What of property rights? North’s original focus was on the security and clear definition of landed, monetary, and intellectual property, which—by lowering transaction costs—provided incentives for the transfer of assets to their most productive uses and for investment projects without fear of expropriation. The last two decades, however, has seen a wealth of research emerge showing that the scope of the discussion needs to be widened. Landownership, as we recently discussed, had been secure since the Middle Ages under the common law, and was enshrined in the Magna Carta agreed at Runnymede in 1215. Small farmers and great landowners alike regarded property rights as sacrosanct and fundamental to English freedom, and these rights could be held or transferred at will, thanks to a constellation of competing courts. By the mid-eighteenth century, agricultural expansion had been taking place for 200 years on that basis. But this security was not static; between 1750 and 1830, Parliament passed 5200 acts of enclosure, converting communal property over open fields, commons, and wastes (21 percent of the kingdom) to private forms regardless of opposition. This was not a restriction per se, but rather a transition from particularized—where assets can be used and transferred by a small set of people defined extra-economically—to generalized rights. Enclosure may have failed to generate significant short-term growth, but it did reduce feudal ownership patterns based on membership in certain social strata and created larger, contiguous blocs of land over which tenants had control over investment and cropping choices. Tellingly, enclosed farms were more likely than open to have introduced the new experimental crops of the late agricultural revolution—turnips, clover, and sainfoin. Parliament also intervened to remove land from “equitable estate,” which prohibited holders from mortgaging, leasing, or selling most of their plots.
Beyond promoting a transition to generalized property rights, Parliament also helped to reorganize land for the provision of public goods. Acts established “statutory authorities” empowered to build, maintain, and operate public infrastructure and services and secure funding through taxes, debt, and tolls. These organizations replaced inadequate governmental entities lacking revenue-raising abilities and eminent domain, such as the sewer commissions that in the seventeenth century had to maintain river navigation without the ability to tax users or purchase land along the banks. Turnpike acts, for example, created trusts that could levy tolls on roads and mobilize labor (or the equivalent in taxes) from communities alongside them. These organizations could issue debt and equity secured by tolls, which could be claimed by bondholders if default occurred. Crucially, if landowners on the route attempted to obstruct construction by refusing to sell their plots, the trusts could appeal to commissions that forced a sale at a juridically-determined “fair price.” The mechanism eliminated the hold-up problem and was “legal origin for modern laws concerning eminent domain.” Similar solutions were devised for the construction of bridges and canals. The total number of estate, statutory authority, and enclosure acts increased from 30 per year during the 1600s to 400 by 1800. The novel characteristic of eighteenth-century landed property rights appears to have been flexibility, not rigid security. Bogart and Richardson (2006), whose research has underlined the significance of this Parliamentary process, stress that the acts "authorized the improvement, sale, and leasing of land; and thus, enabled land to be shifted to higher value uses.”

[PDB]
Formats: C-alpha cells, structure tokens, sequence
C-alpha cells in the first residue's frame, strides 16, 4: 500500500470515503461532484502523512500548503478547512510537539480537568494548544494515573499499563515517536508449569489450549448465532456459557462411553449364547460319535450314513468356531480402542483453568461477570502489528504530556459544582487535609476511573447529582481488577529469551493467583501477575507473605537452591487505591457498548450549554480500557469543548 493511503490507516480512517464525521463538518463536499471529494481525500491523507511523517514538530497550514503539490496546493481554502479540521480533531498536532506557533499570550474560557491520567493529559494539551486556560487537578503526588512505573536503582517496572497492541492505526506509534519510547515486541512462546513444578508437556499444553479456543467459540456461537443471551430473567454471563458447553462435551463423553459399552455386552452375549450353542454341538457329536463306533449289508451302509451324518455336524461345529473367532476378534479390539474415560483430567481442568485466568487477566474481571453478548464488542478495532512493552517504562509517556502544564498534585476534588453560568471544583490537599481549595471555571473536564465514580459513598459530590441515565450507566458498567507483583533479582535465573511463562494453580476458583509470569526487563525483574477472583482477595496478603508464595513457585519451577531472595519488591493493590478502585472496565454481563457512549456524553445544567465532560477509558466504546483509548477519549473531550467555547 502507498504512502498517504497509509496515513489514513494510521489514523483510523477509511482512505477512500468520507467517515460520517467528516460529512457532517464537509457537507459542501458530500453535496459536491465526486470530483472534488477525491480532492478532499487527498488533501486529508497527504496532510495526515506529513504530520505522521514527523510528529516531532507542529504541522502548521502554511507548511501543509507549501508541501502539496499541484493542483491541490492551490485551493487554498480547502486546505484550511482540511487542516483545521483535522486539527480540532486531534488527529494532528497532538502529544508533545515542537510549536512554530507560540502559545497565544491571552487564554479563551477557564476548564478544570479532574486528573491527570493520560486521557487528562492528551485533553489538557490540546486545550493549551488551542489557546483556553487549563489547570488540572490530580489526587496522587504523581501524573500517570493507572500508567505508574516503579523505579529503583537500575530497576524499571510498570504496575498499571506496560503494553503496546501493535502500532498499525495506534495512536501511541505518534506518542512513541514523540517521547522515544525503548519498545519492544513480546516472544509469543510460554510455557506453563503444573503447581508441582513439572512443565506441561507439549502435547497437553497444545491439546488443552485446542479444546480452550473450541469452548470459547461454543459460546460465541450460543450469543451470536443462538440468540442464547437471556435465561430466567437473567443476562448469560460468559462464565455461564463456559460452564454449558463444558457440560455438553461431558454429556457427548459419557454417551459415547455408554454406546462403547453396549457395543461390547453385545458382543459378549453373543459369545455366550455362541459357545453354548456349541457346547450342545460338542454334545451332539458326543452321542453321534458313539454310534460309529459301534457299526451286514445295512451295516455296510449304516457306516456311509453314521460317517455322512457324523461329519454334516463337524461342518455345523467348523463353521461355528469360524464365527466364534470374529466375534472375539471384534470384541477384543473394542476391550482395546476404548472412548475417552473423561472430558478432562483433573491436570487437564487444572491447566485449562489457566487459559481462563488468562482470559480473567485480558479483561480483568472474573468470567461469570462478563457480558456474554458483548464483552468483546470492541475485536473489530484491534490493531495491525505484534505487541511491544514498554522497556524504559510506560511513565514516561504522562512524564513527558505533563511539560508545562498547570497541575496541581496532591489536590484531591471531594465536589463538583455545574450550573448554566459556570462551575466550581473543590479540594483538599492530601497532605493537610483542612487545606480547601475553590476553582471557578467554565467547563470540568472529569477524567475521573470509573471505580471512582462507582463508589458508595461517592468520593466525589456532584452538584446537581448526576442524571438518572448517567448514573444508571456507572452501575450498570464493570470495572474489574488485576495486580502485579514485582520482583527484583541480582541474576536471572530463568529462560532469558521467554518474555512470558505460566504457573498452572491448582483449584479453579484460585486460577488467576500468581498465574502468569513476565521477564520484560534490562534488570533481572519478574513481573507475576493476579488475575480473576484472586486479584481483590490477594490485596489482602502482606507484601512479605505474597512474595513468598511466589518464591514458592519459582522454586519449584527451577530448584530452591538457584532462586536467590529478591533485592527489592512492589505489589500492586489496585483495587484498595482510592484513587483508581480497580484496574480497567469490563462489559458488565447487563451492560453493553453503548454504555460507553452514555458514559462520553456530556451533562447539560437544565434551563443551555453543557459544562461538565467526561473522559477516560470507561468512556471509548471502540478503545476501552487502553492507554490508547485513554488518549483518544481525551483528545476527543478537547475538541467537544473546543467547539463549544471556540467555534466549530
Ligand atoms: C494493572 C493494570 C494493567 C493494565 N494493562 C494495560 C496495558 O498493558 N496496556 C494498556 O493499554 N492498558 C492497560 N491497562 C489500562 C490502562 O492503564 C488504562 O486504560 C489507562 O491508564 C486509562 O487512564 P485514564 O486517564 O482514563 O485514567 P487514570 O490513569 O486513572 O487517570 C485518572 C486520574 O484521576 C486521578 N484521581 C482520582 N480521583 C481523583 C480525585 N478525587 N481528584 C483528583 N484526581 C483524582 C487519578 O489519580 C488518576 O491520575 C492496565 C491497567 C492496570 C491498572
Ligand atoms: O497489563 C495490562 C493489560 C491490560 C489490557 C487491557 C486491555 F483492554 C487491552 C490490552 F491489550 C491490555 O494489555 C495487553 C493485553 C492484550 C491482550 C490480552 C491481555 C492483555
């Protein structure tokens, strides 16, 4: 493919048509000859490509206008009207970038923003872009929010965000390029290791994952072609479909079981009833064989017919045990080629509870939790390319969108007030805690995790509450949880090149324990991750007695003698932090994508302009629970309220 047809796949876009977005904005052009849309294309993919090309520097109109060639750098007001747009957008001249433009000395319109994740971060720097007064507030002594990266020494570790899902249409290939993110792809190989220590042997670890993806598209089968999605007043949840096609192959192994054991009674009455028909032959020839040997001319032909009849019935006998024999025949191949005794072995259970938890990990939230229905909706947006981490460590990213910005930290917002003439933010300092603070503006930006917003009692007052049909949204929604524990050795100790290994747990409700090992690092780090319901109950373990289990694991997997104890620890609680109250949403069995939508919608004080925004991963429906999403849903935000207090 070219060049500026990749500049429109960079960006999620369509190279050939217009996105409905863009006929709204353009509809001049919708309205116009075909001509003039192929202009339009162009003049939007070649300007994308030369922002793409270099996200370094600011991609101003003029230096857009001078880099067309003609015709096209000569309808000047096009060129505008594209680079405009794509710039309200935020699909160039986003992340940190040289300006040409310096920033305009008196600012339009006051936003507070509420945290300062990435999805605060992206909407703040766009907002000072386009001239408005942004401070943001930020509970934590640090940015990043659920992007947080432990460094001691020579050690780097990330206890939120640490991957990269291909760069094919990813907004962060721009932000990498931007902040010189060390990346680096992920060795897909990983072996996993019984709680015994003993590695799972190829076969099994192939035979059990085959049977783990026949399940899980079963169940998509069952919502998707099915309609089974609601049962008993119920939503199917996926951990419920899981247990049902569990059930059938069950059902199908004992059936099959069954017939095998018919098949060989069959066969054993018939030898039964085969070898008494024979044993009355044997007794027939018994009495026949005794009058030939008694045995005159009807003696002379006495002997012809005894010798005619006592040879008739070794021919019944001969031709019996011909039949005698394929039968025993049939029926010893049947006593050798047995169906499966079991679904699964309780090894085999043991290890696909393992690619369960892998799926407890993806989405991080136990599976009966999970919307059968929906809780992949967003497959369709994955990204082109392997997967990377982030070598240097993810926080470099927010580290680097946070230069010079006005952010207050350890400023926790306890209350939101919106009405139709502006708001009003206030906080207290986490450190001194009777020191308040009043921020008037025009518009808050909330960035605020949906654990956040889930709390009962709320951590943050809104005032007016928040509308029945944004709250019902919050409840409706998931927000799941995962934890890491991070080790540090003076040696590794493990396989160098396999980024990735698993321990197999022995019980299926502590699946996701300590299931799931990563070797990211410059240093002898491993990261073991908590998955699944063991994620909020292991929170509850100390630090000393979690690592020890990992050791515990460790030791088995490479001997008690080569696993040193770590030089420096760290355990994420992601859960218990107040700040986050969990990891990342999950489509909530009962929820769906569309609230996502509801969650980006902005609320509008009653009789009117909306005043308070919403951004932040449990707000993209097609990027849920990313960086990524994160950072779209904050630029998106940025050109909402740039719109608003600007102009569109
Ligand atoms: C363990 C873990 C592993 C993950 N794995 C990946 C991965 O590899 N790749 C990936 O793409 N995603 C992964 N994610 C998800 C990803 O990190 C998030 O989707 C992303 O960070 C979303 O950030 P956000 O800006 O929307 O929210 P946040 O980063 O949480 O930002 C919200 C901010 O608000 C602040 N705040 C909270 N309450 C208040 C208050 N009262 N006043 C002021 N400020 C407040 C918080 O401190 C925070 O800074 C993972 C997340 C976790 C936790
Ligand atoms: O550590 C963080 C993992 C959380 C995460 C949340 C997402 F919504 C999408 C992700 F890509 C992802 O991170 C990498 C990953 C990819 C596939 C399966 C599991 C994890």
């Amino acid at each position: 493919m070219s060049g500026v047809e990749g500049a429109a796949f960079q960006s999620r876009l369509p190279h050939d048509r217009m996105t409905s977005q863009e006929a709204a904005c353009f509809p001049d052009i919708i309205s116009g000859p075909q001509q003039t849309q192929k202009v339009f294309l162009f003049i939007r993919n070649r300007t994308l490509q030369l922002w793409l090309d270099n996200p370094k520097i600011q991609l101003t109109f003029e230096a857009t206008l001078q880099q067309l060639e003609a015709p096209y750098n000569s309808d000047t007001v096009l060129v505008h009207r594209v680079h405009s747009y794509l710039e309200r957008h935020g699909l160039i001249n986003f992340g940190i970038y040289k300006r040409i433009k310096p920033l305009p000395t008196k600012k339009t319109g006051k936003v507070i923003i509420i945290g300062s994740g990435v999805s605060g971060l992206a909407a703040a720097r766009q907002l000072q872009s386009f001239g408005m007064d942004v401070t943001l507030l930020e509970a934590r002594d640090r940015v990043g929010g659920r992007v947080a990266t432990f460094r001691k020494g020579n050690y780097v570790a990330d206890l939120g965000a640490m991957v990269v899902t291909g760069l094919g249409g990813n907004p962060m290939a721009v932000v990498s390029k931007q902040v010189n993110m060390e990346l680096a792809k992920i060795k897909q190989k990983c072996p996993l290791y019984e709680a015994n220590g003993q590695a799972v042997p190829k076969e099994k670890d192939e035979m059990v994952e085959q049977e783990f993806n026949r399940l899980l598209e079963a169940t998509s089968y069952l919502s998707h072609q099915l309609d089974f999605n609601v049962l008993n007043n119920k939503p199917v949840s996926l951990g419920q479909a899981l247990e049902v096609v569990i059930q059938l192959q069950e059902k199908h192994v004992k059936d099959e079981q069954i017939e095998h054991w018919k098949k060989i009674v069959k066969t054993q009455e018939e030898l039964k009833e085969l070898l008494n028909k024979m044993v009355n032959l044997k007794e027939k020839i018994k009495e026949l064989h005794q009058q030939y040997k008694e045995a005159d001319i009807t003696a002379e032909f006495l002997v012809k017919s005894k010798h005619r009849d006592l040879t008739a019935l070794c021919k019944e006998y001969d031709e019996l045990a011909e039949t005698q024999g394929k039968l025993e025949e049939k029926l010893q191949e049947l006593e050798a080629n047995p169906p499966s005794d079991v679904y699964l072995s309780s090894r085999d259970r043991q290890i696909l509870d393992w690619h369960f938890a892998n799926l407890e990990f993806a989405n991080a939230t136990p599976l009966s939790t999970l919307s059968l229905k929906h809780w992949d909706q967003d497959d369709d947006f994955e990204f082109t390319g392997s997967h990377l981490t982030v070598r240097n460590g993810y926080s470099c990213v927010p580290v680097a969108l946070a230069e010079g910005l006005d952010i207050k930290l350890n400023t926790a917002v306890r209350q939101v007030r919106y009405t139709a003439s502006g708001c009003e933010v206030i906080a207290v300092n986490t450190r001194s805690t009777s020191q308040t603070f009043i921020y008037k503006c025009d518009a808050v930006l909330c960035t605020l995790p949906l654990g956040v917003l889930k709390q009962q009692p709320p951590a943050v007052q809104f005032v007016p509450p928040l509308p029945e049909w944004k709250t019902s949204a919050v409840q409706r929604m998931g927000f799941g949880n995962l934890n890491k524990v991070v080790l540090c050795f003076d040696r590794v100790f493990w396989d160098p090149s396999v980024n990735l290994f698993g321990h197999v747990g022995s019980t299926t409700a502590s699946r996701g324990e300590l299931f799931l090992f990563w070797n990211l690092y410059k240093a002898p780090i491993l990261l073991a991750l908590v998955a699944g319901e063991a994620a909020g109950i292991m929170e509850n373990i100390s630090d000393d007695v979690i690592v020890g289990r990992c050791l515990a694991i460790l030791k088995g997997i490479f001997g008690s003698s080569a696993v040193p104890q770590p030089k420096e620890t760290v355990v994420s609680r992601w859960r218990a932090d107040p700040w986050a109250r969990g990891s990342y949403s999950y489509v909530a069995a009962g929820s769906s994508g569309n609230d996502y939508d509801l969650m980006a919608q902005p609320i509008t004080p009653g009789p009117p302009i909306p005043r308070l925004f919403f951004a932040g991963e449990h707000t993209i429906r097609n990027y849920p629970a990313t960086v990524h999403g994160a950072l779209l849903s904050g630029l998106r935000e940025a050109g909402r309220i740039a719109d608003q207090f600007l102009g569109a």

Intellectual property rights are a cherished aspect of the institutionalist program. North, in his famous Structure and Change in Economic History (1981), argued that the establishment of a patent system was crucial to the upswing in technological change, as it allowed inventors to privately a capture a greater portion of the social rate of return on their innovations. The logic is straightforwardly neoclassical and compelling, and fits what appears to be the historical reality: the coincident rise in the number of patent filings and the pace of technically-driven economic growth after 1750. “What could be wrong with this picture?” asked Joel Mokyr (2009). “The answer,” he concluded, “is basically ‘almost everything.’” Before the system was reformed in 1852, taking out a patent in England alone cost £100 and over three times that for the United Kingdom as a whole. Moser (2007) showed that at the Crystal Palace exhibition of 1851, only 11 percent of British exhibits (and 16 percent of award winners) had successfully filed. Patents were frequently violated, a practice facilitated by judges who often deemed the holders monopolists. And in many cases, they were right to think so; Thomas Savery’s steam engine patent blocked Thomas Newcomen from getting one for his far more successful device, while James Watt used his own to delay the development of the high-pressure steam engine. “Caveats” allowed speculators to express the intention of filing a patent in an area, prohibiting future applications with actual content. Mokyr—following Nye (1991)—suggests that the importance of the system may have been that a few famous examples led inventors to innovate in the expectation of securing a patent, but which didn’t actually grant the hoped-for monopoly rights. Instead, the technical information could be freely disseminated and used. Once again, as with land use, the achievement of the British state appears to have been a fortunate flexibility, not rigid adherence to guarantees.